The National Center for Education Reform, a pro-charter-school advocacy group, today gave Texas a "D" for its charter school law, citing its lack of financial support for facilities, a state cap on the number of charters, and a restrictive regulatory environment.
The Center called the state's law the "16th weakest" among 40 charter laws nationally. "Texas's law is poor and should be overhauled," Jeanne Allen, the center's president, is quoted as saying in a release.
The grades are based on the center's own ideas of what makes a strong charter law — with the ability to expand charters at the center of its notions. And that's in part why the state got dinged for its charter school cap.
But that's a false issue, said Linda Bridges of the Texas chapter of the American Federation of Teachers, which generally has opposed charter schools, as do most teachers unions. Though a cap on the number of "charters" remains in place, recent state policy interpretations have allowed higher performing charter operators expand the number of campuses they operate under a single charter agreement. Further, some types of charters are exempt from the cut, including those approved by local school boards, rather than the state, and those run as partnerships with universities.
Bridges cites a different reason why the charter law, or at least its enforcement, is "weak."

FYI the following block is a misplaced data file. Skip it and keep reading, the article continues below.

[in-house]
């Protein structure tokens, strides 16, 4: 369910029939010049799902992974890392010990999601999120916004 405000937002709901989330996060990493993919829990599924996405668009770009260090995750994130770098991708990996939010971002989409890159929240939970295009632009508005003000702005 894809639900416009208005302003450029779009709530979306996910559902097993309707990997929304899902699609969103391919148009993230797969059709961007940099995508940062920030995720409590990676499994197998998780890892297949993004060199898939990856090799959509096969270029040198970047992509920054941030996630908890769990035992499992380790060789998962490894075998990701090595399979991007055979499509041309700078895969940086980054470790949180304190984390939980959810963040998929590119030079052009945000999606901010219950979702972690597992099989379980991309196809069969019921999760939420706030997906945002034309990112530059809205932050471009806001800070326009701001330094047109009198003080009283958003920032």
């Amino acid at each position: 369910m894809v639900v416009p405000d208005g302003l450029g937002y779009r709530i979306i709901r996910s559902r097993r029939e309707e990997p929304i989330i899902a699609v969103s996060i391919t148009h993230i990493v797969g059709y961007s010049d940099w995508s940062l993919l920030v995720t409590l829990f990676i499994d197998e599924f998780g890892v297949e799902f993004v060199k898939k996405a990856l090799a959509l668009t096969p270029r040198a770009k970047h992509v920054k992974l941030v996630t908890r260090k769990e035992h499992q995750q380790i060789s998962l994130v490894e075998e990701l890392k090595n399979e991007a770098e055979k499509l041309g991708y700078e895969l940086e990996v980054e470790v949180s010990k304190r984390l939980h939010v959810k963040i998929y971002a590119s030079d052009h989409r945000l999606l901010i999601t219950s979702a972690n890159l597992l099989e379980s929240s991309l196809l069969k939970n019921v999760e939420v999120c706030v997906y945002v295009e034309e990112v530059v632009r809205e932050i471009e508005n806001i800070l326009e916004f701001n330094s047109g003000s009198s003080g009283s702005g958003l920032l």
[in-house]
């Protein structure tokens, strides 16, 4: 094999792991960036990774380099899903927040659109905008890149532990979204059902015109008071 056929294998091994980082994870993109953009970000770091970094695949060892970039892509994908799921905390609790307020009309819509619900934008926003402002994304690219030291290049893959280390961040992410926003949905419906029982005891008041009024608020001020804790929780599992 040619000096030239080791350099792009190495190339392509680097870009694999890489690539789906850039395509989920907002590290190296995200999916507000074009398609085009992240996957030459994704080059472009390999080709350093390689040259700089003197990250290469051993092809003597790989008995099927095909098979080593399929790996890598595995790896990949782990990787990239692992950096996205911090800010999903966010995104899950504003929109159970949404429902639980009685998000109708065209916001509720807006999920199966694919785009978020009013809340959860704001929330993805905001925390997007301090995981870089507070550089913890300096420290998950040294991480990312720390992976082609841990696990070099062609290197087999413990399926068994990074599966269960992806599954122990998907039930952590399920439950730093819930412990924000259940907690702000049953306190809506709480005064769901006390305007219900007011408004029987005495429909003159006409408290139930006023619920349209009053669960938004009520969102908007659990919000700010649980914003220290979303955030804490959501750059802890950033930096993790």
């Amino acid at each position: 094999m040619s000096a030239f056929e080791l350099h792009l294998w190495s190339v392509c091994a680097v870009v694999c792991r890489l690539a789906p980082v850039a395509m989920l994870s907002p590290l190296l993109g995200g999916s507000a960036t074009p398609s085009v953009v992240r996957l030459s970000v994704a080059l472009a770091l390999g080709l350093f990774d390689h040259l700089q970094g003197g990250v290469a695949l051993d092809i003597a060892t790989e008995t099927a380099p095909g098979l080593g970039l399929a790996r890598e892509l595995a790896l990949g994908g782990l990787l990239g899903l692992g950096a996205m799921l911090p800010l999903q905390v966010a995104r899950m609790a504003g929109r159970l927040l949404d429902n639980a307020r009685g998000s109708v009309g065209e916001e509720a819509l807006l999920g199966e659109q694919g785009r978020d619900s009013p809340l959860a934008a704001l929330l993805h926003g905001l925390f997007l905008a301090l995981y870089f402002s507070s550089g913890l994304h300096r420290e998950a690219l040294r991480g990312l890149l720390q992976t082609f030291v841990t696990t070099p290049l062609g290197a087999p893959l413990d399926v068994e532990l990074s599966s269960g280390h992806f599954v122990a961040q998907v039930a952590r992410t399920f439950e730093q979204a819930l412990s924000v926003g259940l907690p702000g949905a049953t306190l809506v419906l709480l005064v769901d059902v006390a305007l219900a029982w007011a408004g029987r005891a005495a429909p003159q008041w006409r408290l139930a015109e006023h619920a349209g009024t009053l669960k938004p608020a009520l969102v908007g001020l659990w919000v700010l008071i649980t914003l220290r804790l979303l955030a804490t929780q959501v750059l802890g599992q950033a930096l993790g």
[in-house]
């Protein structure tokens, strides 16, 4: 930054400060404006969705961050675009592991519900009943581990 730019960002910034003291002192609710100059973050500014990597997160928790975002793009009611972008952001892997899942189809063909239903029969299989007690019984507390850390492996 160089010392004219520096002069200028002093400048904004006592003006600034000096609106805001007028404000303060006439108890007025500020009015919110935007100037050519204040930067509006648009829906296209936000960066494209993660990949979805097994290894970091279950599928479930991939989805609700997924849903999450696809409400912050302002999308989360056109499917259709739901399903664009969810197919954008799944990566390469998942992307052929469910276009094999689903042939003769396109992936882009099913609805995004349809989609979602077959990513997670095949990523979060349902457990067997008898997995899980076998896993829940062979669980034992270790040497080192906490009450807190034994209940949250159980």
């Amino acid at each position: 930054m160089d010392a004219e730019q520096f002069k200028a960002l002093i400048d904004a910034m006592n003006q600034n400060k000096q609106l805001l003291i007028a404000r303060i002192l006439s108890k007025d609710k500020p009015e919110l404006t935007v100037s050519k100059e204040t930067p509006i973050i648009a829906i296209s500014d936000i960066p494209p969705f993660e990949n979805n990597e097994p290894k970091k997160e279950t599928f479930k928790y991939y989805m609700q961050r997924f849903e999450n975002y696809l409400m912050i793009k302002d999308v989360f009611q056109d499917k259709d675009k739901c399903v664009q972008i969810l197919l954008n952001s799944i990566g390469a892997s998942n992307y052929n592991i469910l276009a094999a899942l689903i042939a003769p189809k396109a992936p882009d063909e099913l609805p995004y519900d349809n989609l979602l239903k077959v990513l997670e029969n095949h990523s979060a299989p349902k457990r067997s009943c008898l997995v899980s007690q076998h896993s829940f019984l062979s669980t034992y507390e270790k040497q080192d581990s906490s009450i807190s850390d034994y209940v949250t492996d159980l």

"it’s weak on accountability," she said. "We have charter schools that traditionally have not performed well, and there doesn’t seem to be a consequence."
Because charters, by definition, are afforded freedom from most bureaucratic mandates, they should be monitored more aggressively and shut down more quickly when they fail students or mismanage money. In Texas, that rarely happens, she said. "Frankly, they could take charters away from poor-performing charter operators and give them to high-performing operators," Bridges said.
Others maintain charters face at least as much accountability as traditional public schools - but shouldn't have to meet a higher standard. David Dunn, executive director of the Texas Charter Schools Association, believes charters should have the same "due process" rights as regular public schools when it comes to getting shut down by the state. And though the state has not formally closed many charters, some 20 or 30 charters have been returned to the state, most voluntarily, and because of financial problems, Dunn said.
The low marks given to the Texas law by the national group didn't surprise Josie Duckett, also of the state charter association. The legislature had an opportunity to correct many of the cited weaknesses last session in SB 1830, but allowed the measure to die for lack of a vote because of a procedural issue. She hopes next session affords a better opportunity to strengthen the statute.
"We have charter friendly Commissioner (of Education, Robert Scott), but we don’t have a charter-friendly legislature," Duckett said. "I definitely think they’ll warm up. We’re going to meet with as many legislators as we can, and meet with grassroots organizations across the state to build the most durable bipartisan coalition possible."